Venice Disputed Marc'Antonio Barbaro and Venetian Architecture, 1550-1600 Deborah Howard

Publication date:
15 Sep 2011
Yale University Press
320 pages: x 241mm
120 color + 120 b-w illus.
Sales territories:

In the councils and magistracies of the Venetian Republic, politicians argued intently over civic building projects in a manner curiously reminiscent of a modern democracy, taking advice from architects, engineers, and members of the public. Written by a leading authority on Venetian architecture, Venice Disputed explores the complex dialectic between theory and practice, between utopia and reality, and between design and technology that infused these disputes. The bitterly contested debates are seen through the experiences of one particular Venetian nobleman, Marc'Antonio Barbaro (1518-1595). Recognized as a gifted stuccoist and draftsman, Barbaro played a prominent role in the discussions about major state building projects such as Palladio's church of the Redentore, the restoration of the Doge's Palace, and the erection of the Rialto Bridge. He was a distinguished statesman and a renowned orator, but his idealistic views about the rhetorical power of classicism frequently clashed with local technological expertise.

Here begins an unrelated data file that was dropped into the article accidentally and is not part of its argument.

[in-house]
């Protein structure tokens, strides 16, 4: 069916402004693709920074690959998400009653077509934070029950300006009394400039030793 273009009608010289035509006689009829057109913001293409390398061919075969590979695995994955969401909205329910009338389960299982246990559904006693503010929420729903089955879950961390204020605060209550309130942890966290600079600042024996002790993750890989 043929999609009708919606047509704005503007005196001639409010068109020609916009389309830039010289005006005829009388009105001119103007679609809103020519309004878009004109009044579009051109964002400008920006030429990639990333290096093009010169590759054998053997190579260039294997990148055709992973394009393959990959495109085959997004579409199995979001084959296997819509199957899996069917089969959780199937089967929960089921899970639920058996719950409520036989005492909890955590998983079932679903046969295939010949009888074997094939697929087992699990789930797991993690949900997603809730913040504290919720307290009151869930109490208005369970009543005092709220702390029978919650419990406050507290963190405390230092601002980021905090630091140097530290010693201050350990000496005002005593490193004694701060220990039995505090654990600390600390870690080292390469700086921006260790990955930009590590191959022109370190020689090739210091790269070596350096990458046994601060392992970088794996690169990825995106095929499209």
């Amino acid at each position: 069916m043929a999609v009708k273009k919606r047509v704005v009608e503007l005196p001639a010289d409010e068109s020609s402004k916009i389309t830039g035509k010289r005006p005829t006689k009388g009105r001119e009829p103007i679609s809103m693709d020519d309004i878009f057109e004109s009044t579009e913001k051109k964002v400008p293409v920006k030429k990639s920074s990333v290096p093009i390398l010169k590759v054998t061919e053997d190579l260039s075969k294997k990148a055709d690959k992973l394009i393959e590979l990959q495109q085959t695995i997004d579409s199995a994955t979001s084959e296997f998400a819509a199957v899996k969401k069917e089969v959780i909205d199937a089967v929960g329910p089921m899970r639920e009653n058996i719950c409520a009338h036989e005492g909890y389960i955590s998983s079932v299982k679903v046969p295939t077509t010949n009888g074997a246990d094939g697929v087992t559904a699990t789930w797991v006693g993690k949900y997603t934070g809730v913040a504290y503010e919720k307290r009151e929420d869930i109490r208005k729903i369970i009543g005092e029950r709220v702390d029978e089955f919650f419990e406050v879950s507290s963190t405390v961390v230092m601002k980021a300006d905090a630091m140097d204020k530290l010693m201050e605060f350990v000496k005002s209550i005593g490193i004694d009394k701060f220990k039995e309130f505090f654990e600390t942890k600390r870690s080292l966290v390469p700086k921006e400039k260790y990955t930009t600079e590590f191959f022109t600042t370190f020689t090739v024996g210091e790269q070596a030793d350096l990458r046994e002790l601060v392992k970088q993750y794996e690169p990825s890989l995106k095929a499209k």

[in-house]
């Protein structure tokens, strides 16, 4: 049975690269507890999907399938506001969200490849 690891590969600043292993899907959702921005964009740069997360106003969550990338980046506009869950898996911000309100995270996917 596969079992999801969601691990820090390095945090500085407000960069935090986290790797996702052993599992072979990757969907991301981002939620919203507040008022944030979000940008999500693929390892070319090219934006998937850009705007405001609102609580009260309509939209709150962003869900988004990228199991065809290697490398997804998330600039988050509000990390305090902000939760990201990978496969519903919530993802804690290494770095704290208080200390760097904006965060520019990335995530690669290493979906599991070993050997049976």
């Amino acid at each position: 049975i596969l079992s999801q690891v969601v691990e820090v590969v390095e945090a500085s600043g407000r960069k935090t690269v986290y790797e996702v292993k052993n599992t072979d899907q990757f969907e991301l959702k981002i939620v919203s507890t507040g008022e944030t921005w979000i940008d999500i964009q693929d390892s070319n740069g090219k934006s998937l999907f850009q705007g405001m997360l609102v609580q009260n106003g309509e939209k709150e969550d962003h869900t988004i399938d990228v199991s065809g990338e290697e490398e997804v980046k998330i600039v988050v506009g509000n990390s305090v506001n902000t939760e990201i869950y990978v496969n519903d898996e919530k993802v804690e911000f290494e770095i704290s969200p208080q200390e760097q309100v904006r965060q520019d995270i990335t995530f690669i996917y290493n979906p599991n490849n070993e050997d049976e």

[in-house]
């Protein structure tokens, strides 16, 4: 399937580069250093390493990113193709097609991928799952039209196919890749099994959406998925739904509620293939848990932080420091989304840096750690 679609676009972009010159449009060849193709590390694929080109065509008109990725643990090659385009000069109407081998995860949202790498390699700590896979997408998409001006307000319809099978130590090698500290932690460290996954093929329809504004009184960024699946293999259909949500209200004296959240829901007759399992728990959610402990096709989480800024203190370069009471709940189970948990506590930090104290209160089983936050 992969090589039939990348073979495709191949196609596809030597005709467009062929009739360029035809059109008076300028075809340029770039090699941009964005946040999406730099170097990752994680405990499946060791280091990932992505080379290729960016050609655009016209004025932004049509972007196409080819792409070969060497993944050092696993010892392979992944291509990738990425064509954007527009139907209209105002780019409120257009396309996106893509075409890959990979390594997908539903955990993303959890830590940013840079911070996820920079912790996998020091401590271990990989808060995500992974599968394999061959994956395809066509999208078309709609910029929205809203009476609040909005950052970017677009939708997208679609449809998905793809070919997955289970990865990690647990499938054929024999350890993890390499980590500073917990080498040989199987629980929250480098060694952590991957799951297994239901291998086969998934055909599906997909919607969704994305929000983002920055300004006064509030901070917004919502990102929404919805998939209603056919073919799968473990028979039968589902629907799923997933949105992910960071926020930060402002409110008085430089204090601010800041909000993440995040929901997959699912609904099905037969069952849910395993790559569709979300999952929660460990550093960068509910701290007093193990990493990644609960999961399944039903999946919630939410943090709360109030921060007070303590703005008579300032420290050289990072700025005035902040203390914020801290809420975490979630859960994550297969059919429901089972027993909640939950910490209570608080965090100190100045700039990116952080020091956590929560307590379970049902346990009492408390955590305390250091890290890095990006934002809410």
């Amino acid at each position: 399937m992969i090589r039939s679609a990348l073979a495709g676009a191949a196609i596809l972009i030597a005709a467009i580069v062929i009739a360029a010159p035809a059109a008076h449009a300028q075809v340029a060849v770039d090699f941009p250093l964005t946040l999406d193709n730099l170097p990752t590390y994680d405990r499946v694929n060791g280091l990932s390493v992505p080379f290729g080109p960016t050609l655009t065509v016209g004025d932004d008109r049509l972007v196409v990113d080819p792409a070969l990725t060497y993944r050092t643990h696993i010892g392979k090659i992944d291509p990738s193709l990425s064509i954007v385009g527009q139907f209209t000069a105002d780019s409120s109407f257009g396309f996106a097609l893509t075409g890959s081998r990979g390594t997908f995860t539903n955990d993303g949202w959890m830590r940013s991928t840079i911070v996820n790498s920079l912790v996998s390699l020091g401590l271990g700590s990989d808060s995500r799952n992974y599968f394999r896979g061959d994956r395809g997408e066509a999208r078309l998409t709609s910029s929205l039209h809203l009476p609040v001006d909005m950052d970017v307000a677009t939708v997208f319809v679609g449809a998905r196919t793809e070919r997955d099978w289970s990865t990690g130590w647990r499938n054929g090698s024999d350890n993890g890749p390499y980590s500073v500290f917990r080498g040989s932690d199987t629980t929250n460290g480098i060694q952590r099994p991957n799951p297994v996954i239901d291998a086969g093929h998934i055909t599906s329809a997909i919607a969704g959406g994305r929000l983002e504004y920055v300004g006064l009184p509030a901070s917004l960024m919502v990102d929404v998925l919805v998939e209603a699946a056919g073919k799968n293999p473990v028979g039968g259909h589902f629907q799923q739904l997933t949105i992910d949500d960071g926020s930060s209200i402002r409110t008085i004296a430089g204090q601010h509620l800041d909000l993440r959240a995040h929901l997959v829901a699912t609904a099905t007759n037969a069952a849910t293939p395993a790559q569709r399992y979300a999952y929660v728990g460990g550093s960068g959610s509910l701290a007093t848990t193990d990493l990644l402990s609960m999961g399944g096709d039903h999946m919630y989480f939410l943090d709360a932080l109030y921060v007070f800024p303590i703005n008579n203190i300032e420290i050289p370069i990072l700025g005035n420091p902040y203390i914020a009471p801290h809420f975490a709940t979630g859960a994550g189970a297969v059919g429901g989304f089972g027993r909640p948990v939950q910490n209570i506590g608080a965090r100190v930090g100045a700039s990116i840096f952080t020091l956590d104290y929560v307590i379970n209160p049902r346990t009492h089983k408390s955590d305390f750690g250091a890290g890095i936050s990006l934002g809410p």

This book recounts not only his public role but also his private life, centered on the now-famous family villa that he and his brother commissioned. Barbaro's compelling story thus weaves together politics, architectural history, and private life in early modern Venice.

Deborah Howard is professor of architectural history, University of Cambridge, and fellow of St John's College, Cambridge.

'This beautifully illustrated book provides the clearest and most complete account of the family, interests, patronage and travels of Marc’ Antonio Barbaro, one of the most celebrated promoters of Venetian cinquecento architecture.' Richard Schofield, Burlington Magazine

'Howard’s book displays a mastery of the field that will make it the standard account for generations. It is a landmark in the scholarship on Venice and the history of urban development.' Theodore K. Rabb, The Art Newspaper

'A fascinating book.' Context

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